This spring, Picker Art Gallery is featuring four exhibitions that are all dramatically dynamic and yet vastly different from one another. Ranging from 18th century London to as modern as 2000, these displays were created to either deceive the eye, engage the imagination or tell a story. As a visitor makes his way through the gallery, he may feel the powerful effects of these various images if, as curator Joachim Homann advises, he spends some time with them.
“This gallery rewards you when you not only look at individual pictures, but see how they all resonate with one another,” said Homann. “The more often you come back, the more you see that.”
Homann’s choice to show Albert Wong’s exhibition, “Trompe l’oeils,” was slightly more personal. The two were friends in El Paso, where Homann taught at the University of Texas at El Paso for three years while curating exhibitions.
“[Wong] shared some of his personal background with me, and the more I learned from him as a person and the more I looked at his art, the more intrigued I was,” Homann said.
Wong is a descendant of the last head librarian of the Emperor of China. His grandfather worked in the rice fields during the revolution, and his father was the first to leave Mainland China. Wong began teaching in the U.S. after his family moved to Canada.
“It’s such a migration story, and I think that so much of it is in his images,” Homann said. “Yet, they’re so still that you really have to spend time with them to come to that very personal thing within them.”
The watercolors are painted in a style that gives them the illusion of photographic reality. They suggest the physical presence of simple elements, such as pieces of paper taped onto the sheet, yet closer inspection reveals a dialogue between current political conflicts and ancient religious concepts.
Another exhibition is a four-piece compilation of drawings by Dennis Oppenheim, an artist and sculptor who sketched his sculptures that were shown in the late 1970s and early 1980s so as to preserve their image once they were dismantled forever.
The show, titled “Imaginary Machines,” explores using technology to explain the intangible processes of the human mind. His own titles for the machines suggest the conceptual layers that went into the designs. One sketch is titled “Impulse Reactor – A Device for Detecting, Entering, and Converting Past Lies Traveling Underground and in the Air.”
The Munson-Williams-Proctor Art Institute donated one of the pieces. Additional Oppenheim works were discovered last summer in the collection. The sketches were undocumented, and Homann is not sure when the gallery came into possession of them.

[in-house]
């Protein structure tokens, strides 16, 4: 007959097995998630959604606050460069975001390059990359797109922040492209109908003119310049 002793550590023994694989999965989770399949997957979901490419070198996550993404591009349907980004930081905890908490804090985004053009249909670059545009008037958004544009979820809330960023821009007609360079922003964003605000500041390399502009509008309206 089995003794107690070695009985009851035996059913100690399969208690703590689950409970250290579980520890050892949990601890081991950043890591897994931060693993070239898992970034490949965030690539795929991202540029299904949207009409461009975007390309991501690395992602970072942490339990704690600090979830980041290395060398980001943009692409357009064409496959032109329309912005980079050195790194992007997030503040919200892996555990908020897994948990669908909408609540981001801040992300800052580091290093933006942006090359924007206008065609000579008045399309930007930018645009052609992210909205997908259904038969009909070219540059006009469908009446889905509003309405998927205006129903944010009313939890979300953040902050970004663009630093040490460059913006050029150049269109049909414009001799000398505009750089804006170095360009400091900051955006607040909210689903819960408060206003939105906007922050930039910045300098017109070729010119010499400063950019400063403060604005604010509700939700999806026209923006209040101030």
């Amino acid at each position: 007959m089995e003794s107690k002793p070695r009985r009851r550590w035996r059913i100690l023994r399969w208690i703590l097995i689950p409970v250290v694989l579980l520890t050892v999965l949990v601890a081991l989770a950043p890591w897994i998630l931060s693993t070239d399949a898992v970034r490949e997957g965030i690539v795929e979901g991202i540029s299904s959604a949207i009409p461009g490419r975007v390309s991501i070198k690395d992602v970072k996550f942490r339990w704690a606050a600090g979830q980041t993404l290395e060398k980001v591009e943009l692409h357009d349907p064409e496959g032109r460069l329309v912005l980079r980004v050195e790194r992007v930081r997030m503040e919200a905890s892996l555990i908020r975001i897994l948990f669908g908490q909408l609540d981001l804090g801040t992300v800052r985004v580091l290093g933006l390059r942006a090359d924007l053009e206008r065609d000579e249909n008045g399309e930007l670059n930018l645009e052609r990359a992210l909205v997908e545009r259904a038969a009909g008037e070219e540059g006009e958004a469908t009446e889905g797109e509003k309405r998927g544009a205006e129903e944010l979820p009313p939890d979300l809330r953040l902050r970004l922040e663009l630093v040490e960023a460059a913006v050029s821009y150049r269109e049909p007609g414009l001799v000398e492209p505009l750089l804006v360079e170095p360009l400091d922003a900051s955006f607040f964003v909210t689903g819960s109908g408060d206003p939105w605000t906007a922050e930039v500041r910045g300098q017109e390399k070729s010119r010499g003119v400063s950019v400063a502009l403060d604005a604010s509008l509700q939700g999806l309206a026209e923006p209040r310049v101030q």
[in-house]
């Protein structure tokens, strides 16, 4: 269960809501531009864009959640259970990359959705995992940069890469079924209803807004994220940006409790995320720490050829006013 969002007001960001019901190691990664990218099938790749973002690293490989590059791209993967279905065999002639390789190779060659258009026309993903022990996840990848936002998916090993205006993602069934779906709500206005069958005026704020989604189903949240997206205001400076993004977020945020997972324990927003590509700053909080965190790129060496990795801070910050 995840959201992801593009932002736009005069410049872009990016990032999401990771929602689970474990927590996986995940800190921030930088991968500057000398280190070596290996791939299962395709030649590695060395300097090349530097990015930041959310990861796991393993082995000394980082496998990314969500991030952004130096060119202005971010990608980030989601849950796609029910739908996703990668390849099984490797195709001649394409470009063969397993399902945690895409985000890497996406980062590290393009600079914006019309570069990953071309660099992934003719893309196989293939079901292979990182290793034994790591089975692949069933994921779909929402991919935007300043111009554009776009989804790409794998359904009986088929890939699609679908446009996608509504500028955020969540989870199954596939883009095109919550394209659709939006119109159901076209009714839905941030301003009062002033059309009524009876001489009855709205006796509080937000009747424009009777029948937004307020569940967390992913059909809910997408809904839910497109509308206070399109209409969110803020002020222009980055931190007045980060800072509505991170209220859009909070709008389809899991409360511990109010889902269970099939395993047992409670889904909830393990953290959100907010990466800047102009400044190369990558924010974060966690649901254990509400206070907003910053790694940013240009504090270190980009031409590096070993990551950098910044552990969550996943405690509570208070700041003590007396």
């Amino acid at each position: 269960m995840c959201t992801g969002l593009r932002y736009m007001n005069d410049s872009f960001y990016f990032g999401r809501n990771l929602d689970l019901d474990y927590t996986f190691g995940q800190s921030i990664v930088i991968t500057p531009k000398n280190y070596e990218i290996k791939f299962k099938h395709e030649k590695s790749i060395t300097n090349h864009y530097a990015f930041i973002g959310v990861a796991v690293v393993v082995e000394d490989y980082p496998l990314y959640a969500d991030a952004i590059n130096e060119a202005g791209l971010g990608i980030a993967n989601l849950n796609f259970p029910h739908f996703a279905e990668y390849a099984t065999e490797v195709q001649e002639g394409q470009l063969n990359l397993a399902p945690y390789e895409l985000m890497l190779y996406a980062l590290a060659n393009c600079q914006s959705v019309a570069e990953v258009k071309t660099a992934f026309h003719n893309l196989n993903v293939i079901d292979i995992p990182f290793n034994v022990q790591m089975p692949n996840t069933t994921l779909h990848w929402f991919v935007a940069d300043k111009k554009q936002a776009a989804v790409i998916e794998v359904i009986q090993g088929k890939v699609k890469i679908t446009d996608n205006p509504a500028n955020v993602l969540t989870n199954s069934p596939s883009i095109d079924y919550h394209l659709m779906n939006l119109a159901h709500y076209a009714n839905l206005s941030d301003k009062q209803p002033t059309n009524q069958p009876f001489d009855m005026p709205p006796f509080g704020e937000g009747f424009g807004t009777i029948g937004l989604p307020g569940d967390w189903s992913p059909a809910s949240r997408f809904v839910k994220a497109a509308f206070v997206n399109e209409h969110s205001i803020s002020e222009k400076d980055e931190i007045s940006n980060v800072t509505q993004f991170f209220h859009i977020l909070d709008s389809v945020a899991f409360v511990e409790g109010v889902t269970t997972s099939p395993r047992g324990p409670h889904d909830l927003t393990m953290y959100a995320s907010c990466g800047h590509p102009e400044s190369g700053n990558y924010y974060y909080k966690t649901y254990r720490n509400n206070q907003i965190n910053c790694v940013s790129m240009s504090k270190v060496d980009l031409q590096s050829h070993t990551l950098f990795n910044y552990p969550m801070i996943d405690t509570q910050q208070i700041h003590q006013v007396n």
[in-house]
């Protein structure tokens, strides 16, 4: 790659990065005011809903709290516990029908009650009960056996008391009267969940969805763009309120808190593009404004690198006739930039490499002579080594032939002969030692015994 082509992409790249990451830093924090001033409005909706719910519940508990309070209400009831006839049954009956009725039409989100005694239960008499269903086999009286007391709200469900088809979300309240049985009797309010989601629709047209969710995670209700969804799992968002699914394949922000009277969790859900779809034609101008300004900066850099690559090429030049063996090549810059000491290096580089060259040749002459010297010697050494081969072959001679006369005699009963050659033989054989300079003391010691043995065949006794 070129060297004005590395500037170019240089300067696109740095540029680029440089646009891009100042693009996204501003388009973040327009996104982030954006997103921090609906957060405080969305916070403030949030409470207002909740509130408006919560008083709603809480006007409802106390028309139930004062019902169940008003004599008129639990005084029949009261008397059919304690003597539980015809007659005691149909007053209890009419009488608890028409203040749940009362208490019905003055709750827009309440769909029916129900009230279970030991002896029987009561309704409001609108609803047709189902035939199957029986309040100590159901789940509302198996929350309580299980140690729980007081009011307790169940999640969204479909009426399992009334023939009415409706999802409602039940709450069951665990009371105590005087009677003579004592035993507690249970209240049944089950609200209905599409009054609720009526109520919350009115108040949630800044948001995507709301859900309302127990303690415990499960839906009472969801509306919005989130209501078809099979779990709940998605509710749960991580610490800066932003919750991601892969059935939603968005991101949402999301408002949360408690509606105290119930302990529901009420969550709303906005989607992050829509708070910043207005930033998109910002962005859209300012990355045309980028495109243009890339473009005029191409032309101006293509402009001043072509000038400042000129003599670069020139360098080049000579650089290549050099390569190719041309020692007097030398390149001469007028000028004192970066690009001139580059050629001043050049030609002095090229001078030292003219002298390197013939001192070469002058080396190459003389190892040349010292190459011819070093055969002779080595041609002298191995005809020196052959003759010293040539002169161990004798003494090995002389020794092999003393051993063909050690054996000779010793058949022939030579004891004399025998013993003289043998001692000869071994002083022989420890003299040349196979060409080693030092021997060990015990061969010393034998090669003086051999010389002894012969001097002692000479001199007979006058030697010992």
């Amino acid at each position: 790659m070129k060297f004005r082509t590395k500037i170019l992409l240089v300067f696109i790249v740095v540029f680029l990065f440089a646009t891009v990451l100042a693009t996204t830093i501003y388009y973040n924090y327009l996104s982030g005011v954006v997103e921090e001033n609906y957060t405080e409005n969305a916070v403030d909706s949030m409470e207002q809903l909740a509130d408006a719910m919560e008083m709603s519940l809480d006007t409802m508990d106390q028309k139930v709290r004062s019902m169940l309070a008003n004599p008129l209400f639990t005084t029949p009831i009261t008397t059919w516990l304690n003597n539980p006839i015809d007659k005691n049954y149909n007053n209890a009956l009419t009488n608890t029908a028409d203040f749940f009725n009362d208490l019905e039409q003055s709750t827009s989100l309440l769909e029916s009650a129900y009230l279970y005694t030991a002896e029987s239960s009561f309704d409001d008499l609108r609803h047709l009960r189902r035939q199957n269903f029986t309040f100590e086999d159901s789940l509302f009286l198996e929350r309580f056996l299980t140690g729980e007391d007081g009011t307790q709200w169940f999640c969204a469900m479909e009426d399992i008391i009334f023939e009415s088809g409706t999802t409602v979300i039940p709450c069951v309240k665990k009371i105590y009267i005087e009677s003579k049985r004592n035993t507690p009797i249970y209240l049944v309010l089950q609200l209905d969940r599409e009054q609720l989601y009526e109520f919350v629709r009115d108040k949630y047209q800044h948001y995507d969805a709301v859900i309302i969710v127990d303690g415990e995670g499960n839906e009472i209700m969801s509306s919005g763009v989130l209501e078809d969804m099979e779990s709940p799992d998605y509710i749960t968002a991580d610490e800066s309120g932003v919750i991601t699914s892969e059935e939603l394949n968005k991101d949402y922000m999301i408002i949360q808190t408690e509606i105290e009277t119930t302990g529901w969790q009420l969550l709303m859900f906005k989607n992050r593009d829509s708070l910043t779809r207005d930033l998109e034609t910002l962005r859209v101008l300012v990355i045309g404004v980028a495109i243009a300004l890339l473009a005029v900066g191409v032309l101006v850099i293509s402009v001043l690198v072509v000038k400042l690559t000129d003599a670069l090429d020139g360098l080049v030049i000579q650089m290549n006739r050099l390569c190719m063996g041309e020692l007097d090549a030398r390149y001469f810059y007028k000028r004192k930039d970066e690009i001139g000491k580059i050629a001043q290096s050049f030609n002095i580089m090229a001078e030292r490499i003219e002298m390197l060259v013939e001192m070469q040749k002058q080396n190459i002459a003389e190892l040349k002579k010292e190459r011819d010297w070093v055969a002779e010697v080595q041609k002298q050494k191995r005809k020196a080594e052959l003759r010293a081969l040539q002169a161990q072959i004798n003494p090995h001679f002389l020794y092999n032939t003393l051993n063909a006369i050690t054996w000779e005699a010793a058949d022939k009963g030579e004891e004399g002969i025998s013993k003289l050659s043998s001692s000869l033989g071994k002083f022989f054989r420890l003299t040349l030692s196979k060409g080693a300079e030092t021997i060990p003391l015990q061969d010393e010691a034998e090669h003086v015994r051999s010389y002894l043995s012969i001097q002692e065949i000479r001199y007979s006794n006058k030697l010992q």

“They kind of appeared before I came,” he said. “I’m not sure about the details. They were given in 1998, but that’s all we know.”
Also on display are a series of prints made by William Hogarth in 1747 titled “Industry and Idleness.” The etchings tell the simultaneous stories of two apprentices in 18th century London, one lazy and the other hard working. They chronicle the steady rise of the good apprentice in society, and the rapid downfall of the sinful one. Hogarth said that the purpose of his work was meant “for the use and instruction of youth.” Indeed, many employers of the time favored them as Christmas presents for their young apprentices.
The final exhibition is titled “War Fallout: Mid-century Modernism in the Luther W. Brady Collection.” This series of works illustrates the impact of abstract expressionism on the art movements of the post-war period in 1940s America.
Among the featured artists is Hans Hoffman, whose work was shown in 1944 at Peggy Guggenheim’s Art of This Century Gallery before Luther W. Brady came into possession of it. The pieces being shown currently are “Untitled (Seated Woman),” “Untitled,” and “Apparition.” Although the first mentioned clearly outlines the image of a woman, all are abstract and intentionally ambiguous, lacking outline and exuding spontaneity. As Homann explained, Hoffman’s work was meant to engage the eye and allow the imagination to debate the subject of the painting.
Works by Robert Motherwell, Jules Olitski, Frank Stella and Edna Andrade continue with these themes of abstract expressionism in the wake of World Wars I and II. They are individually moving and collectively lucid.
“The way I installed it,” said Homann, “I tried to create a communication between the shows, having some pieces speak to the space, and some in the immediate context. Because of the architecture of the space, it’s like a puzzle.”
The spring exhibitions at the Picker Art Gallery will run through April.